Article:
Strongly suggest using the placeholder ring if you want to surprise her with the proposal. Or, if you have a jeweler in mind, you could get them to give you an appointment reservation card, so she finds that in the box. Please don't try to stealth-anticipate her preferences from her friends or hints. It really sucks when an offered engagement ring isn't 100% right.
posted by fingersandtoes at 9:01 AM on December 22, 2016 [2 favorites]

What my husband did was ask if I wanted to go jewelry shopping that weekend. I said what kind of jewelry are we taking about here, engagement style or necklace/bracelet because I have plenty of those. He said engagement style and I said OK! Actual question was popped later.

Timing I bad - you could have done it under the guise of Xmas gift. But you could do it as a Valentine's day gift.

Or lie. Say your buddy is getting a ring for his GF, it's a round fancy cut plain band white gold, that's ugly right sweetie? And gauge her response.
posted by St. Peepsburg at 9:01 AM on December 22, 2016 [3 favorites]

Check out her pinterest.
posted by jeffamaphone at 9:04 AM on December 22, 2016 [6 favorites]

My husband used one of those plastic spider rings leftover from Halloween. Then we picked out a real ring together. And yes, I still have the spider ring, too... :)
posted by Green Eyed Monster at 9:07 AM on December 22, 2016 [3 favorites]

For those who did have ring discussions before proposals, how was it done?

We decided (together) that we wanted to get married a long time before the actual proposal event. And we went ring shopping together.
posted by mskyle at 9:13 AM on December 22, 2016 [8 favorites]

an inexpensive "stand in" ring for the proposal

The jeweler we bought our rings from allowed me to buy a "stand-in" ring in the style of what I knew she wanted. She had dropped enough hints that this was fairly clear and specific. The jeweler then allowed us to trade that back in as full credit towards the ring she ended up commissioning. This allowed us to get the custom ring she wanted, but still allowed me to do (a little bit of) a surprise proposal.

So I'd recommend talking to a jeweler and seeing if they'll do something like this.
posted by bonehead at 9:17 AM on December 22, 2016

We had talked enough about our future life plans that we were comfortable saying things like "when we get married/engaged," so "You free this weekend? We could start looking at rings" in the winter before we got engaged wasn't unexpected. Mr. Kouti knew I was both knowledgeable, since I worked in a jewelry store for a summer, and P-I-C-K-Y. So I pulled together a list of local jewelers whose work I liked, and we visited them over a couple of weekends. He took careful notes on what I liked, even though that actually covered a fair bit of ground, stylewise, hahaha, poor Mr. Kouti :D And then life kept us both busy. 2-3 months later, I was about to head out grocery shopping when he called, saying, "It's gorgeous outside! Let's drive to the country for lunch!" [It was gorgeous; the first warm weekend in April after a long gross New England winter.]

jeffamaphone: Mr. Kouti would have *killed* for Pinterest back in the day, because he knows I would have created a jewelry board and dropped all of the ring pics in there, and then he could've printed it out and had a portfolio to show various jewelers. Ring window-shopping with me and taking pictures of the ones I spent more than five minutes admiring was as close as he could get. But even with that, I actually really *liked* going to look at rings together, because we were doing it *together*, and that was more important to me than any element of surprise.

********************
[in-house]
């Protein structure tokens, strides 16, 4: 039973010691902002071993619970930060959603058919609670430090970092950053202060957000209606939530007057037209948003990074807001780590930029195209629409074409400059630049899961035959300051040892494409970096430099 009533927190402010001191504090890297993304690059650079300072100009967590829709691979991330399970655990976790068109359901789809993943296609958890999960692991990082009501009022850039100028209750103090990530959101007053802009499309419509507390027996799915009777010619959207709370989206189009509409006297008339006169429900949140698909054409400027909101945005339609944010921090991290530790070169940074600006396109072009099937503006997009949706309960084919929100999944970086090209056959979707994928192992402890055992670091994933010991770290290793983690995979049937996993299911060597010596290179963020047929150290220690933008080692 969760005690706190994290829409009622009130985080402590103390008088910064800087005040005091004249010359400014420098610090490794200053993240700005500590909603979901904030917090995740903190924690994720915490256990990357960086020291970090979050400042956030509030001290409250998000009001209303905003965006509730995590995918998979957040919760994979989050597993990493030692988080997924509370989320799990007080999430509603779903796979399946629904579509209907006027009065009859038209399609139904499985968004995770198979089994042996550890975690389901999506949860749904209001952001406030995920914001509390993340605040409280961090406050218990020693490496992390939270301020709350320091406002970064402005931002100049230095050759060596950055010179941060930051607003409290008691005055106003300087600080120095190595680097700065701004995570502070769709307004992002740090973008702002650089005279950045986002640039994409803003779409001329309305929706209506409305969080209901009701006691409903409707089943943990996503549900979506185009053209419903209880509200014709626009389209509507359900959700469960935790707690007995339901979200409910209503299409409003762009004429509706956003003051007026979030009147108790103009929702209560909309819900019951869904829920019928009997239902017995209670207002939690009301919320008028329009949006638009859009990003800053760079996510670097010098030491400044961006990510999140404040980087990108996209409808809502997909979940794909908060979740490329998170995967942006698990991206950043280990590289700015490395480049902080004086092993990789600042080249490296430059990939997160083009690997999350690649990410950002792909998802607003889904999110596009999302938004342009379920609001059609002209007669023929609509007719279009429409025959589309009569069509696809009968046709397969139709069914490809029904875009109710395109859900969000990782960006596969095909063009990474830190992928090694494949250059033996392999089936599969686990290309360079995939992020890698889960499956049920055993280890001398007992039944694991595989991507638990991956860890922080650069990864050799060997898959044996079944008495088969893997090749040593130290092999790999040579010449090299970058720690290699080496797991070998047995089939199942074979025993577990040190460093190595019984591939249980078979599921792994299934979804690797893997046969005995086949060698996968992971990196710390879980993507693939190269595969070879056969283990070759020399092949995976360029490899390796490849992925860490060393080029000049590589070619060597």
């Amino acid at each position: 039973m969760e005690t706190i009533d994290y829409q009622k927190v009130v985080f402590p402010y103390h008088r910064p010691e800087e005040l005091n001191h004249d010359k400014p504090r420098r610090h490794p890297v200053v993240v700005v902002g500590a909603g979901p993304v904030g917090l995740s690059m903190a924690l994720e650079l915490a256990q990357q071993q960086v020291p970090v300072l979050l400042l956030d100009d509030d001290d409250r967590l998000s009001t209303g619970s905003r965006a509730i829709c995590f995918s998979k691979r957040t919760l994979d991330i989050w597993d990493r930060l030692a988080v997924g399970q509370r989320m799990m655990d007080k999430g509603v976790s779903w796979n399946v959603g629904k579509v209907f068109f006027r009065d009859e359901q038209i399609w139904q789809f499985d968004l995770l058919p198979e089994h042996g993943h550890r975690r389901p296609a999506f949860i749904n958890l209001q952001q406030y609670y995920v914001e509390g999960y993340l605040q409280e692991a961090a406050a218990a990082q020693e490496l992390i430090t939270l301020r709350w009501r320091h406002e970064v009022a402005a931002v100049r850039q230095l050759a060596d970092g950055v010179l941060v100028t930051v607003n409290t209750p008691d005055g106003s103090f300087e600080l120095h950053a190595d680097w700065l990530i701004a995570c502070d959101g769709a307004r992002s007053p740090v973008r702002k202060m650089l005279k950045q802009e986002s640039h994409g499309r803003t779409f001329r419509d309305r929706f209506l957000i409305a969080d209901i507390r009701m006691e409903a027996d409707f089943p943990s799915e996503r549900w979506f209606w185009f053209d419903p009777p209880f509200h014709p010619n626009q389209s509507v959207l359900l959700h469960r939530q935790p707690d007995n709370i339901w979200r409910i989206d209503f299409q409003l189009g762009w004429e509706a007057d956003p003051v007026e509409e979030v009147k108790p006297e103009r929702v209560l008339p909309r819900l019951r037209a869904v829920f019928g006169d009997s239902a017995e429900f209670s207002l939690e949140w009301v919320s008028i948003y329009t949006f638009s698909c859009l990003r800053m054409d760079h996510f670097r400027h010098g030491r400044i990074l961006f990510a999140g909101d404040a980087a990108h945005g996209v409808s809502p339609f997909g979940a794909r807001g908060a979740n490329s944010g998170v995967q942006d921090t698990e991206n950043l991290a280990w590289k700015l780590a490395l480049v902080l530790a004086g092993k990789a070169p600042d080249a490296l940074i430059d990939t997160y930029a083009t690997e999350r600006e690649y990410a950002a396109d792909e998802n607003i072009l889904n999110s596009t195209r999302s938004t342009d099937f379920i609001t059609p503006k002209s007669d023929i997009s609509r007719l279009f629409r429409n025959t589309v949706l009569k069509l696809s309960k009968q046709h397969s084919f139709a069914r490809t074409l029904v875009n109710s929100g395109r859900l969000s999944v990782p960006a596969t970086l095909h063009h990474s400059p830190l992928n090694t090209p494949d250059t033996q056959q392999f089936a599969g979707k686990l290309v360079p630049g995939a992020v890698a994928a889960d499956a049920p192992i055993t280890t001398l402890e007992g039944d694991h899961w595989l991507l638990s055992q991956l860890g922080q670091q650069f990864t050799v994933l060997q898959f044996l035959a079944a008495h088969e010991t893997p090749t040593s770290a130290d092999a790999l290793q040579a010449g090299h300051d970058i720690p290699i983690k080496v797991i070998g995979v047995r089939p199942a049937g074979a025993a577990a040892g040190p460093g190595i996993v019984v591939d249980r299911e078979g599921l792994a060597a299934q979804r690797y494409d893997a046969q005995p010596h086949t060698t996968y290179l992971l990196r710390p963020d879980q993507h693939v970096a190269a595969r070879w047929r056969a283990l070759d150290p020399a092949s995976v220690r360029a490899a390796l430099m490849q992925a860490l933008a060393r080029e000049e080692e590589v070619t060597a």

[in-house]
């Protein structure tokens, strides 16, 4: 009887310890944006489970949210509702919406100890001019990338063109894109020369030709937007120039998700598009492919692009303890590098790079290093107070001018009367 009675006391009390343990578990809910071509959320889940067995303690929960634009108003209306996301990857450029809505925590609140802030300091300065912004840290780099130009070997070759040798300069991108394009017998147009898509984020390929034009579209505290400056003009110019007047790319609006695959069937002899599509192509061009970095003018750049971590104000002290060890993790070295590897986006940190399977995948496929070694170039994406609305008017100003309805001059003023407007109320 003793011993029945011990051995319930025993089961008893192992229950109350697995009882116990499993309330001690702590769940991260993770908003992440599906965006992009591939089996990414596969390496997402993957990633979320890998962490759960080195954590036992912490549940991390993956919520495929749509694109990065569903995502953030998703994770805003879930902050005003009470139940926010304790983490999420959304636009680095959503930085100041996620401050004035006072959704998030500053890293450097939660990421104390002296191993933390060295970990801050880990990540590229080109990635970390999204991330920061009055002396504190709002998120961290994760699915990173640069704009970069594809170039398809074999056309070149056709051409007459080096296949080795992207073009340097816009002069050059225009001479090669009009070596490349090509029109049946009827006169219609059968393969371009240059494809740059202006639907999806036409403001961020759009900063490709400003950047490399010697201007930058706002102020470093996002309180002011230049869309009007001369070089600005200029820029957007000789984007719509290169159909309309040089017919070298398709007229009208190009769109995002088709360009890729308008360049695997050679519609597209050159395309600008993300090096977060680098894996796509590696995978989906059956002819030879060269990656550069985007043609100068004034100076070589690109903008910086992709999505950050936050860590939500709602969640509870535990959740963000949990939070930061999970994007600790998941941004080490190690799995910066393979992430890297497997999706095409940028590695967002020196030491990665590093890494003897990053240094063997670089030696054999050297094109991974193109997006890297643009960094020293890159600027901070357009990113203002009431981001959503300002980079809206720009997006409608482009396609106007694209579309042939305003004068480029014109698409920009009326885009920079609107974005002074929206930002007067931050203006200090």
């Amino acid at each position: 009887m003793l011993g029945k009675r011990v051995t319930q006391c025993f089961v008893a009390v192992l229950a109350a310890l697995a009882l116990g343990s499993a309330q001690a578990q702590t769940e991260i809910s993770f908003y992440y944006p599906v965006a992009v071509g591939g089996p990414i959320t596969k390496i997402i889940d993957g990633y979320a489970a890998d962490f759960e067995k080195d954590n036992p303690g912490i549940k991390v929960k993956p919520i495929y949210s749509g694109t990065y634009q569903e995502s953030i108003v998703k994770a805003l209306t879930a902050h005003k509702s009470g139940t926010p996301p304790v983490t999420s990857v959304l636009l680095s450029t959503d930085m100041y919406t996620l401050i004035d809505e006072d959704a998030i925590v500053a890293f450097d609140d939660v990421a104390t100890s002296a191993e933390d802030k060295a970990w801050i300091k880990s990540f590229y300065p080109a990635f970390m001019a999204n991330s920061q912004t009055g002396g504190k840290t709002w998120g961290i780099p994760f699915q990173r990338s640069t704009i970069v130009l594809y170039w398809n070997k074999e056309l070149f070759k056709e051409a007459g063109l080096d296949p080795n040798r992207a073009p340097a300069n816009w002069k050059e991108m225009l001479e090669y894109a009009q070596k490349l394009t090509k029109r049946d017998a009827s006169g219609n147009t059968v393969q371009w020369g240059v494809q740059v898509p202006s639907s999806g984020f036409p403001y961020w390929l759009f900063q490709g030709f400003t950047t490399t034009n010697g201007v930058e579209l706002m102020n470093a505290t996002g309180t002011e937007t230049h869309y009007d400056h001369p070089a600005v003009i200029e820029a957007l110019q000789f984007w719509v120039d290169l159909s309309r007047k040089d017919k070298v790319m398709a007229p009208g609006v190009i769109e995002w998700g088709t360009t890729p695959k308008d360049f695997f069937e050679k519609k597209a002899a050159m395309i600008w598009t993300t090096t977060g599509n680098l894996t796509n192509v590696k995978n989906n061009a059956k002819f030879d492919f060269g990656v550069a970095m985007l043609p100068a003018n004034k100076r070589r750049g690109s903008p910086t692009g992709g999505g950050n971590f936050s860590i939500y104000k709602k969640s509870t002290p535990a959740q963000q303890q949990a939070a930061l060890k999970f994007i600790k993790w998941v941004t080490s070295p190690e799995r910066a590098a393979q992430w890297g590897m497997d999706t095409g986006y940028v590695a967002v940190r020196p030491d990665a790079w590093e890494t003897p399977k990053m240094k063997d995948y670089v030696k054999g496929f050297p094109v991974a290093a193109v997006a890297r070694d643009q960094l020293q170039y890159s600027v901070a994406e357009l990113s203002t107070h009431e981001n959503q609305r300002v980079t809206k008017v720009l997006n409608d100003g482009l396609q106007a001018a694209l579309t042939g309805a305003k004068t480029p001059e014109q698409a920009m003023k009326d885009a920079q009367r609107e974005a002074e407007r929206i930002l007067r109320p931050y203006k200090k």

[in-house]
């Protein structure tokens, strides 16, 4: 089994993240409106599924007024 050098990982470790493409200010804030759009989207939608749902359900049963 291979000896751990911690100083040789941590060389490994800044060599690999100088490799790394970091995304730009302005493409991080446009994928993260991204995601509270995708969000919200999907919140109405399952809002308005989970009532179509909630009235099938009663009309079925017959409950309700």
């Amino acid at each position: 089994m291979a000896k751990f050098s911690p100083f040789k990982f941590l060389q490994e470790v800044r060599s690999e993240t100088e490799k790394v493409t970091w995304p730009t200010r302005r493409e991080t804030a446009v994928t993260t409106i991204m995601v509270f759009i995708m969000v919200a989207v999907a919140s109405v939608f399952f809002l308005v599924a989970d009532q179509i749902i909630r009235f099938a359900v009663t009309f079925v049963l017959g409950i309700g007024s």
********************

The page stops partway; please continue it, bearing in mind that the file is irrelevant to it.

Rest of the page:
posted by Pandora Kouti at 9:19 AM on December 22, 2016 [2 favorites]

I've been online window shopping rings for over a month and given that it's going to be something I'll be asking her to wear for the duration of the engagement, if not the duration of the marriage (hopefully a long time), I want her input. The difficulty is that, while we have been planning the rest of our lives together (logistical, financial, etc.), I can't recall the word "marriage" coming up when discussing us. So I'm afraid that any discussion of engagement rings will turn into an actual proposal. For those who did have ring discussions before proposals, how was it done?

How? You discuss marriage using that actual word, and shop for a ring together, with the understanding that you are planning to do the cultural ritual of making a romantic formal proposal of marriage at some later date.

You're already actively planning your future with her, so in the sense of affirming your long-term term commitment to the relationship, you've already proposed to each other in a manner of speaking -- there's no surprise being ruined there.

However, long-term commitment is different than getting officially married, and it very well may not be a simple "of course I know she says yes!" situation -- the fact that you two haven't used the word means that you also haven't discussed what "married" means to each of you. She may have more complicated feelings or expectations around the topic, as may you. And that's not even getting into the issue that "engaged" means "planning a wedding" and that's a whole OTHER set of feelings and expectations to navigate together.
posted by desuetude at 9:20 AM on December 22, 2016 [4 favorites]

The stand-in ring would worry me that she might assume it is the real ring and be disappointed upon seeing it.

Depending on how you generally communicate to one another, you maybe could start the discussion in a semi-humorous vein by saying something like:

"So.... if I were to buy you a piece of jewelry... say, a ring you would wear for a VERY LONG TIME, what sort of rings do you like?"